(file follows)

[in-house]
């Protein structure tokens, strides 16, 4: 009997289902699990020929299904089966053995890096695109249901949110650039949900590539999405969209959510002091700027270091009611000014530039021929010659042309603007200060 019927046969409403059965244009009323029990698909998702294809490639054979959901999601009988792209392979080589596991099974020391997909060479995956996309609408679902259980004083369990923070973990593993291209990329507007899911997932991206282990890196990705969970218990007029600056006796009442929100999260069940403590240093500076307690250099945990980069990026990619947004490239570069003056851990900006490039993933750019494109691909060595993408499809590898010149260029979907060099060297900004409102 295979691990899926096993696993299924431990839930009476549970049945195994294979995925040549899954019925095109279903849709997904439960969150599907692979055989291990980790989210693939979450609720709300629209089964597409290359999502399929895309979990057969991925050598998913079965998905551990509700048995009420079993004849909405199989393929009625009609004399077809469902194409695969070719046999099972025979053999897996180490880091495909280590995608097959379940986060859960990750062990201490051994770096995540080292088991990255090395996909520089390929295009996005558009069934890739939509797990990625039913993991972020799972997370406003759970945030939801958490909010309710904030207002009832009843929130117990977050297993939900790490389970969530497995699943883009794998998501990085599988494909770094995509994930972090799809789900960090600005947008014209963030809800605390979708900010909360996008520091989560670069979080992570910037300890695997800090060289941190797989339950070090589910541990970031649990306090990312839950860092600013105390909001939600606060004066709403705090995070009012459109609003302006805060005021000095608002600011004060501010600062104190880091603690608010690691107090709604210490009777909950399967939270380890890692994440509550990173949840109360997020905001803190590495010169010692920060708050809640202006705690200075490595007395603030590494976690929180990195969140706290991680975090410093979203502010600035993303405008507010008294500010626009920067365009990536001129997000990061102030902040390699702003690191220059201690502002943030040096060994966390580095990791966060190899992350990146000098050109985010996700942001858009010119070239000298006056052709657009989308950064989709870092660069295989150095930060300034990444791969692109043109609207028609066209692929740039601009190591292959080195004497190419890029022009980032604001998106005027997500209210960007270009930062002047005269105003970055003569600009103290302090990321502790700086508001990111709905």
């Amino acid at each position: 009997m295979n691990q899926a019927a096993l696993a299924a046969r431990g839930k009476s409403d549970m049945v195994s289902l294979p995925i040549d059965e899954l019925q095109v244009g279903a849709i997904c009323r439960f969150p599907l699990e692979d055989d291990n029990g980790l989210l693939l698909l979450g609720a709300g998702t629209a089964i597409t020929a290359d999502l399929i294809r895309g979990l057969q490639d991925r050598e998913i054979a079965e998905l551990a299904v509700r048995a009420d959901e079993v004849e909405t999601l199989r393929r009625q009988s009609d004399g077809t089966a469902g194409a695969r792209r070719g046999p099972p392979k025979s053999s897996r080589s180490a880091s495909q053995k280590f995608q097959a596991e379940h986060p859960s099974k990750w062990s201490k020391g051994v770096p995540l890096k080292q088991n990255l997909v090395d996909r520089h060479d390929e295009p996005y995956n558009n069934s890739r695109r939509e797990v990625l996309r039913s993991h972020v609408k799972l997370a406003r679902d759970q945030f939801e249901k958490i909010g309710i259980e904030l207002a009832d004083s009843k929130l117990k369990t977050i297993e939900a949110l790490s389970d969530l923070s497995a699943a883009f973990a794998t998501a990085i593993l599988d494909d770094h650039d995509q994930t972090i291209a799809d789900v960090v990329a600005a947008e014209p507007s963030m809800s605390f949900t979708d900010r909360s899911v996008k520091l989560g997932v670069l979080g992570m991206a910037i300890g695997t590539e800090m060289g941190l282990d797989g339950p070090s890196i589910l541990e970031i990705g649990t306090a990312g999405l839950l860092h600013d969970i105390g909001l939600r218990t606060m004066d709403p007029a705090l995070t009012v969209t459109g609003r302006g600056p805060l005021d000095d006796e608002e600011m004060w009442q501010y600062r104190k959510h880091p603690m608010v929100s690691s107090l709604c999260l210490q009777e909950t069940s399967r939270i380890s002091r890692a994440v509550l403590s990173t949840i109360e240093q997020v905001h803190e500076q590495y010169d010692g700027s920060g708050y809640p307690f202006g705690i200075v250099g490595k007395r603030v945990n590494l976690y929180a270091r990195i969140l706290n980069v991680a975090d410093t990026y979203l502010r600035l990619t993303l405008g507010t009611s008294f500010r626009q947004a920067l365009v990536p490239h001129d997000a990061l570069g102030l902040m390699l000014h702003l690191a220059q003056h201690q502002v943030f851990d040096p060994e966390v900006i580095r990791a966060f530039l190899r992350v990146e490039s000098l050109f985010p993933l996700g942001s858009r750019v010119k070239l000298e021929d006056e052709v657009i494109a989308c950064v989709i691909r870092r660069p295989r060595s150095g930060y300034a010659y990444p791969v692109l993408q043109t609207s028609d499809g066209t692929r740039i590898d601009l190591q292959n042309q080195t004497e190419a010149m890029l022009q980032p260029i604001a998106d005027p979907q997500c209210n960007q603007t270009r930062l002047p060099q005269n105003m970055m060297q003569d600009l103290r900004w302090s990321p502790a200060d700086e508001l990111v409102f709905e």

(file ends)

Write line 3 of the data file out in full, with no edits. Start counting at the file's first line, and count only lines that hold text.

């Amino acid at each position: 009997m295979n691990q899926a019927a096993l696993a299924a046969r431990g839930k009476s409403d549970m049945v195994s289902l294979p995925i040549d059965e899954l019925q095109v244009g279903a849709i997904c009323r439960f969150p599907l699990e692979d055989d291990n029990g980790l989210l693939l698909l979450g609720a709300g998702t629209a089964i597409t020929a290359d999502l399929i294809r895309g979990l057969q490639d991925r050598e998913i054979a079965e998905l551990a299904v509700r048995a009420d959901e079993v004849e909405t999601l199989r393929r009625q009988s009609d004399g077809t089966a469902g194409a695969r792209r070719g046999p099972p392979k025979s053999s897996r080589s180490a880091s495909q053995k280590f995608q097959a596991e379940h986060p859960s099974k990750w062990s201490k020391g051994v770096p995540l890096k080292q088991n990255l997909v090395d996909r520089h060479d390929e295009p996005y995956n558009n069934s890739r695109r939509e797990v990625l996309r039913s993991h972020v609408k799972l997370a406003r679902d759970q945030f939801e249901k958490i909010g309710i259980e904030l207002a009832d004083s009843k929130l117990k369990t977050i297993e939900a949110l790490s389970d969530l923070s497995a699943a883009f973990a794998t998501a990085i593993l599988d494909d770094h650039d995509q994930t972090i291209a799809d789900v960090v990329a600005a947008e014209p507007s963030m809800s605390f949900t979708d900010r909360s899911v996008k520091l989560g997932v670069l979080g992570m991206a910037i300890g695997t590539e800090m060289g941190l282990d797989g339950p070090s890196i589910l541990e970031i990705g649990t306090a990312g999405l839950l860092h600013d969970i105390g909001l939600r218990t606060m004066d709403p007029a705090l995070t009012v969209t459109g609003r302006g600056p805060l005021d000095d006796e608002e600011m004060w009442q501010y600062r104190k959510h880091p603690m608010v929100s690691s107090l709604c999260l210490q009777e909950t069940s399967r939270i380890s002091r890692a994440v509550l403590s990173t949840i109360e240093q997020v905001h803190e500076q590495y010169d010692g700027s920060g708050y809640p307690f202006g705690i200075v250099g490595k007395r603030v945990n590494l976690y929180a270091r990195i969140l706290n980069v991680a975090d410093t990026y979203l502010r600035l990619t993303l405008g507010t009611s008294f500010r626009q947004a920067l365009v990536p490239h001129d997000a990061l570069g102030l902040m390699l000014h702003l690191a220059q003056h201690q502002v943030f851990d040096p060994e966390v900006i580095r990791a966060f530039l190899r992350v990146e490039s000098l050109f985010p993933l996700g942001s858009r750019v010119k070239l000298e021929d006056e052709v657009i494109a989308c950064v989709i691909r870092r660069p295989r060595s150095g930060y300034a010659y990444p791969v692109l993408q043109t609207s028609d499809g066209t692929r740039i590898d601009l190591q292959n042309q080195t004497e190419a010149m890029l022009q980032p260029i604001a998106d005027p979907q997500c209210n960007q603007t270009r930062l002047p060099q005269n105003m970055m060297q003569d600009l103290r900004w302090s990321p502790a200060d700086e508001l990111v409102f709905e």